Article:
Pages: 77 / 188; 41%
The Reason for the Reaping: Winner of the Man Booker International Prize in 2016, Deborah Smith’s translation of this South Korean work makes me want to read it. It’s also supposed to creepy…what’s so creepy about vegetarianism? Also, it was just tossed out of the Tournament of Books 2k17. RIP The Vegetarian.
As I Lay Summarizing: After having a dream, Yeong-hye commits herself to vegetarianism. Told mostly from her husband’s POV, we see he is less than pleased. Also, yes, this is real creepy omg.
The Line That Killed Me: “Why? Why am I changing like this? Why are my edges all sharpening–what I am going to gouge?” (41). Death by the oppressive ominous.
Best Character: Yeong-hye
Why [As] You Like It: ugh So sickly sweet! Smith’s translation seems to maintain the integrity of Kang’s original, creeping, stifling work. Evokes creepy-crawlies with every development in the best way. Plus, the setting in South Korea really amplifies the tension, and gives a glimpse into a society I don’t know too much about.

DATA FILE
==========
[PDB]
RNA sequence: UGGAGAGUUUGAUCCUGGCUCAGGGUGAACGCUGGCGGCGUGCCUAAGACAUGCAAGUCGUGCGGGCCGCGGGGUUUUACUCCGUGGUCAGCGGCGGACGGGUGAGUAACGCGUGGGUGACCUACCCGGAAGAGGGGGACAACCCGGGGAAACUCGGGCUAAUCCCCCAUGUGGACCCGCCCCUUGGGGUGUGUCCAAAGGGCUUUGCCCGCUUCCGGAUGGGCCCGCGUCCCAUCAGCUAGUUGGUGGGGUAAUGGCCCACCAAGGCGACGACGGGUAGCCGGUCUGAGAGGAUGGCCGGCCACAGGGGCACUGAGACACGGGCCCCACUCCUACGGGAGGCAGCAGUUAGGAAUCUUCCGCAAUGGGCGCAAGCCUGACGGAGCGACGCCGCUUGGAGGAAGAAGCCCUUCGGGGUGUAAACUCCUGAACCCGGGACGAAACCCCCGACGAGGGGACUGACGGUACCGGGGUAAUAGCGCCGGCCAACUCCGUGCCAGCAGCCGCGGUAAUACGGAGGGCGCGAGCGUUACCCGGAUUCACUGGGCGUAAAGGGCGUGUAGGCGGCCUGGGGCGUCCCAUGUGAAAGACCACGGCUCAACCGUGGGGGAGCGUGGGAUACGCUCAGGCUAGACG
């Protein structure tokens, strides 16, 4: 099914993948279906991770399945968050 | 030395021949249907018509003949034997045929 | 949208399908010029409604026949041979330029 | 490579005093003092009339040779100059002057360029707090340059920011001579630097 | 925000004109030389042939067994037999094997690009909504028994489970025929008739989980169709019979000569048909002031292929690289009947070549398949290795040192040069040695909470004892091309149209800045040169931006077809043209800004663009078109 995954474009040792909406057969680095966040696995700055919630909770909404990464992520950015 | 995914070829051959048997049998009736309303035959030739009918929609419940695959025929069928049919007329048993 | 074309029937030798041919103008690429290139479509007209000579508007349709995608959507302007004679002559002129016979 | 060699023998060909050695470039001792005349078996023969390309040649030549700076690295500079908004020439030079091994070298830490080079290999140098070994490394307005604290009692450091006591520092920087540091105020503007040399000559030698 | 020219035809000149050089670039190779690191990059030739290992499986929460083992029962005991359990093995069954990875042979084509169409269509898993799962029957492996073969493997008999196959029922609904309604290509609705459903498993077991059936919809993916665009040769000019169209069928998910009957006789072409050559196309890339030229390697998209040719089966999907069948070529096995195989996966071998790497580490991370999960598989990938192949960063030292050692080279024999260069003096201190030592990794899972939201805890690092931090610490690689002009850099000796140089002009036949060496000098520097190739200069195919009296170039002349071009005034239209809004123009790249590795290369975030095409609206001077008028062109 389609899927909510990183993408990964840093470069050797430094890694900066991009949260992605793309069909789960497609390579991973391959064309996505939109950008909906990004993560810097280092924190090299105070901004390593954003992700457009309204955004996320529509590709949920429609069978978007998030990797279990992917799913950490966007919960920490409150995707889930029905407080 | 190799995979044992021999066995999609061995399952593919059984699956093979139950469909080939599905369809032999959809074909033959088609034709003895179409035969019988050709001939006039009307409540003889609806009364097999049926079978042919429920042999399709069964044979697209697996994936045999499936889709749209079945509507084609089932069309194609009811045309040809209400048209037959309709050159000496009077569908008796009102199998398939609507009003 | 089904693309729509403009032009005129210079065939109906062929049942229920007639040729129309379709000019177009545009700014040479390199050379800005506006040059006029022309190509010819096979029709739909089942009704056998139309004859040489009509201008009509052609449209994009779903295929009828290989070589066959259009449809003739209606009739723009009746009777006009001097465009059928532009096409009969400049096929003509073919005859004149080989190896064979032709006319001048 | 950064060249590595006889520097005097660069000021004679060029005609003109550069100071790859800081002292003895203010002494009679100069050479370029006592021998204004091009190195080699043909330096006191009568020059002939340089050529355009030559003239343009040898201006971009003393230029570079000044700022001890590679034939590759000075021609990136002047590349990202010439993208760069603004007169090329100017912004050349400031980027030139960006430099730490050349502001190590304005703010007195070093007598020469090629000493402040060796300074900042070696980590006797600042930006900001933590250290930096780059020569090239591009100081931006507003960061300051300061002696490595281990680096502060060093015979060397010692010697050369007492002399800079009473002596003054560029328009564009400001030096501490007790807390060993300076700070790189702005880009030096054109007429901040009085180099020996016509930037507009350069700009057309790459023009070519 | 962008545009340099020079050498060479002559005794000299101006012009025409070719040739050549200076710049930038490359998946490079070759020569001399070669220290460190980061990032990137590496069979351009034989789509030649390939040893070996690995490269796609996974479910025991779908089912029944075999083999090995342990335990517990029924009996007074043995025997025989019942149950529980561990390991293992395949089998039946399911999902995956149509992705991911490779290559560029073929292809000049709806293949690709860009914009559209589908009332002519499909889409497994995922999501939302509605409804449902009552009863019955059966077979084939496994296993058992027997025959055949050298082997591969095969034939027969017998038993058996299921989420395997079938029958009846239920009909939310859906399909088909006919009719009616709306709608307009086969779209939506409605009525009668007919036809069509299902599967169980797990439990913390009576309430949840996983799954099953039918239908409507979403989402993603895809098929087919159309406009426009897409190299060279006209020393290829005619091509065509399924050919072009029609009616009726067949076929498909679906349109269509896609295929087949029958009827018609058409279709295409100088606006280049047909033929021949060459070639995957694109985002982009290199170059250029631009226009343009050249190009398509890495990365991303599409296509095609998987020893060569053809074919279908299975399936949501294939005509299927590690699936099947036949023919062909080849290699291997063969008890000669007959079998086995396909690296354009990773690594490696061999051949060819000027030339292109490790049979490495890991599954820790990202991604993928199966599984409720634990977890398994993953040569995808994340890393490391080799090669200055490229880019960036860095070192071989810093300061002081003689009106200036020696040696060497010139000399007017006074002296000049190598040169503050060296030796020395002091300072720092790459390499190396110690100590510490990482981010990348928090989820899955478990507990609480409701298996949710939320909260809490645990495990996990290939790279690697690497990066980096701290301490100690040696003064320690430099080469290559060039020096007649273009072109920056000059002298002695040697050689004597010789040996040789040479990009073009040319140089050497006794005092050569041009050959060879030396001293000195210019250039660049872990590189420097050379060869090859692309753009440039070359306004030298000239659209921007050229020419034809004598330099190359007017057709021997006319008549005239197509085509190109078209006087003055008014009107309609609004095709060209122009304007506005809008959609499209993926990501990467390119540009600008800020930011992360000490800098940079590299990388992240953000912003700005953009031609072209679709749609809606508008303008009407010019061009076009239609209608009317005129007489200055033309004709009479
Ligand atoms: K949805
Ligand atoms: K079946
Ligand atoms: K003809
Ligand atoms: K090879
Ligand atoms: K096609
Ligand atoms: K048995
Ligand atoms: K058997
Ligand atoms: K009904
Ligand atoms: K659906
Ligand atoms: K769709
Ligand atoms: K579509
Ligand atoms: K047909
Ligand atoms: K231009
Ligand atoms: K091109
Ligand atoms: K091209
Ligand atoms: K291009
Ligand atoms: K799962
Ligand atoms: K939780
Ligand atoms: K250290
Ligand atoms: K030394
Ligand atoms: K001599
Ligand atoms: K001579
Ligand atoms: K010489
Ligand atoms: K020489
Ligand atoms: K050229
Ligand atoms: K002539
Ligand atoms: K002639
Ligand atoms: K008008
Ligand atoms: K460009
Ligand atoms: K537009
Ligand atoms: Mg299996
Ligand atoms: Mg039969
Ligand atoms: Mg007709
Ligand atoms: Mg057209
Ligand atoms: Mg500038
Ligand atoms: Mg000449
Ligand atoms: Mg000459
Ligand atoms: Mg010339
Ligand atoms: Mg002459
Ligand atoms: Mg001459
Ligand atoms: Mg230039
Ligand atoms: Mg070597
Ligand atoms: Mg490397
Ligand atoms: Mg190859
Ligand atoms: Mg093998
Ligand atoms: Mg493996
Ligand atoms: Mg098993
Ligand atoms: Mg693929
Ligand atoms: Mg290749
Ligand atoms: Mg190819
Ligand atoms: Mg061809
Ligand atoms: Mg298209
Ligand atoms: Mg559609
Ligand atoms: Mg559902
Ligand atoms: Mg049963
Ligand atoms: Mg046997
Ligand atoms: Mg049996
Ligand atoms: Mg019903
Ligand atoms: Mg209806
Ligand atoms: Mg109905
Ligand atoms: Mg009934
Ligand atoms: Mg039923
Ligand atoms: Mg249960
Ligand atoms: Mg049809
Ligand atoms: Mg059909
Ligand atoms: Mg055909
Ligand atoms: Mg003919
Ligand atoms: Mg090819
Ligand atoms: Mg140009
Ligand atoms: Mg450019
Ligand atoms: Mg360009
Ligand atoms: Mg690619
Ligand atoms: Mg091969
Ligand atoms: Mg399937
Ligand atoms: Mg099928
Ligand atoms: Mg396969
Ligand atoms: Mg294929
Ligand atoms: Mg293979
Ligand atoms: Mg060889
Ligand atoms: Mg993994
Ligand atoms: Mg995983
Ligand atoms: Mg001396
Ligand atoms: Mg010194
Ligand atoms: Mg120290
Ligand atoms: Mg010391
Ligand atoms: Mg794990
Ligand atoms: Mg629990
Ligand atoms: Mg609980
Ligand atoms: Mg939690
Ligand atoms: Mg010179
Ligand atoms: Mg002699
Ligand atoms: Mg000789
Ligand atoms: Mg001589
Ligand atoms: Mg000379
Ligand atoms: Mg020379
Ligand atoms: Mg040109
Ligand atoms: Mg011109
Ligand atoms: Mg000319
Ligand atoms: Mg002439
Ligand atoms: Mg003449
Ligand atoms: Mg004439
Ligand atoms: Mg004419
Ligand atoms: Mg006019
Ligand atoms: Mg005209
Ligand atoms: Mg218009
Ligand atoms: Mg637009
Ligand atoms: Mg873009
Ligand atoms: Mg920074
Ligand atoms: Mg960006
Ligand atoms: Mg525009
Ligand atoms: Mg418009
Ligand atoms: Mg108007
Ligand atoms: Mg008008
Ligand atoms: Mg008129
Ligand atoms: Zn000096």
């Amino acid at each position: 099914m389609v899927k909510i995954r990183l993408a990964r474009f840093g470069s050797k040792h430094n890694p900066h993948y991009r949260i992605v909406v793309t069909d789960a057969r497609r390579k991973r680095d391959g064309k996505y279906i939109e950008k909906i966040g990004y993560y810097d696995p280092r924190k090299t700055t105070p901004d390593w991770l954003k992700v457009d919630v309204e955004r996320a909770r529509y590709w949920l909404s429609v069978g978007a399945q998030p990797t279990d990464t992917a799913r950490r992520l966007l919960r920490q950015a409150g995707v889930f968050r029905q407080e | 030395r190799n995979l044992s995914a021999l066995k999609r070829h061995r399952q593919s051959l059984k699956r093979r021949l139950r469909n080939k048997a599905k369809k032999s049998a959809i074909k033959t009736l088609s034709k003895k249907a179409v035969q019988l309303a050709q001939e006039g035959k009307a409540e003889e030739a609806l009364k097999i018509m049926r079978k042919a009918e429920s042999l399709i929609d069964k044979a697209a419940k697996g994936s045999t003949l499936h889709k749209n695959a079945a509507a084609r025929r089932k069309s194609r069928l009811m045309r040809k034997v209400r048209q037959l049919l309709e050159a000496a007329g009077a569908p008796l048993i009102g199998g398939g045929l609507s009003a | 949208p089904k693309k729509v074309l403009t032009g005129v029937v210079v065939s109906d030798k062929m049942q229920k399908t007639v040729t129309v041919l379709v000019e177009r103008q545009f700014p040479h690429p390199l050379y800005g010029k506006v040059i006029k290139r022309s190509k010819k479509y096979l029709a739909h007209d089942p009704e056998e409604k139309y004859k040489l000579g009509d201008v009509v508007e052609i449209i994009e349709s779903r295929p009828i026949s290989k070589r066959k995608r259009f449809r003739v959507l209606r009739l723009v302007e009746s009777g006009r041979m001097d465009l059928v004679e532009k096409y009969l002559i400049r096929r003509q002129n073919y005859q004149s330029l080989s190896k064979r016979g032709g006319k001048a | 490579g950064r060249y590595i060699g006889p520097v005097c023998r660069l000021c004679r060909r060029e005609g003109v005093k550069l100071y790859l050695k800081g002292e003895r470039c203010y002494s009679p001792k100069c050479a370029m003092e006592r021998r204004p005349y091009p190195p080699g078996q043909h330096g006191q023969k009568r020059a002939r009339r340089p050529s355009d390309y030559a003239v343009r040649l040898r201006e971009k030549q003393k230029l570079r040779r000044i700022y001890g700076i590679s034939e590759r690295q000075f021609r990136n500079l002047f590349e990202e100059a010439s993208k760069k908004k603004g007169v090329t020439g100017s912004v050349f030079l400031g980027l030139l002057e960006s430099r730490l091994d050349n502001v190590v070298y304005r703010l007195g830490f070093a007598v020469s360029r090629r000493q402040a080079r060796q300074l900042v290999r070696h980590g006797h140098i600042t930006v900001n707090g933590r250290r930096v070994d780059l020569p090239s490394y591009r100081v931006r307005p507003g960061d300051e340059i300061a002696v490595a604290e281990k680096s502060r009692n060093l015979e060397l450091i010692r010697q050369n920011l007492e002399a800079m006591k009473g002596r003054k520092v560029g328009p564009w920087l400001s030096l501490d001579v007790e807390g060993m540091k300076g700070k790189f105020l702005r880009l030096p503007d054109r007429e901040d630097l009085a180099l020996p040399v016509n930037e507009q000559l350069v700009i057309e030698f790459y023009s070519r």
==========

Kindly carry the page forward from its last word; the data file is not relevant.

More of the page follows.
Why I’m Gone, Girl: Even so, Kang might be relying a bit too much on shock factor (ikr how does a novel about a vegetarian have shock factor) to move the plot along. With the sort of oppressive tone throughout, it’s hard to tell where we’re going, and making my skin crawl for no good reason is not my cup of tea.
Last Line, Last Chance: “‘…there is to it.'”
Will I turn the page, or toss it into Mount Doom?
Of course I will. This won for a reason, and I like where’s it going, even if I don’t know where that is quite yet. Also, I’m not sure if I’m persuaded to become a vegetarian.